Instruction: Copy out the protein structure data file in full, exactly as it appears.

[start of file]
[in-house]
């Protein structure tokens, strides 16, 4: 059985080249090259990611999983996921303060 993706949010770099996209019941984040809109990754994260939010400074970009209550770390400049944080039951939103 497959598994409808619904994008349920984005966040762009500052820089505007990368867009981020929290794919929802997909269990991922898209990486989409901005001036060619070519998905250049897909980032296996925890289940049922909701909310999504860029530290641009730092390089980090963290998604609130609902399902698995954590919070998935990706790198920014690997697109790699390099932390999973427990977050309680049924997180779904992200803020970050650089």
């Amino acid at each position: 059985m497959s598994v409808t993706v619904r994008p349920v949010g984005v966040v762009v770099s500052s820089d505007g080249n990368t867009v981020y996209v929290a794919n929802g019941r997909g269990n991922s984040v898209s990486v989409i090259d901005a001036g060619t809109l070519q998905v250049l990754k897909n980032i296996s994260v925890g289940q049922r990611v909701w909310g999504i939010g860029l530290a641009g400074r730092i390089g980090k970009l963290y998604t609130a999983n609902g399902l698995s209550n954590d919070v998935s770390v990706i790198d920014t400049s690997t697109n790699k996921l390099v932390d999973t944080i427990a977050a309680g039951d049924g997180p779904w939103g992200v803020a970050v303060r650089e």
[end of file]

[in-house]
């Protein structure tokens, strides 16, 4: 059985080249090259990611999983996921303060 993706949010770099996209019941984040809109990754994260939010400074970009209550770390400049944080039951939103 497959598994409808619904994008349920984005966040762009500052820089505007990368867009981020929290794919929802997909269990991922898209990486989409901005001036060619070519998905250049897909980032296996925890289940049922909701909310999504860029530290641009730092390089980090963290998604609130609902399902698995954590919070998935990706790198920014690997697109790699390099932390999973427990977050309680049924997180779904992200803020970050650089």
């Amino acid at each position: 059985m497959s598994v409808t993706v619904r994008p349920v949010g984005v966040v762009v770099s500052s820089d505007g080249n990368t867009v981020y996209v929290a794919n929802g019941r997909g269990n991922s984040v898209s990486v989409i090259d901005a001036g060619t809109l070519q998905v250049l990754k897909n980032i296996s994260v925890g289940q049922r990611v909701w909310g999504i939010g860029l530290a641009g400074r730092i390089g980090k970009l963290y998604t609130a999983n609902g399902l698995s209550n954590d919070v998935s770390v990706i790198d920014t400049s690997t697109n790699k996921l390099v932390d999973t944080i427990a977050a309680g039951d049924g997180p779904w939103g992200v803020a970050v303060r650089e």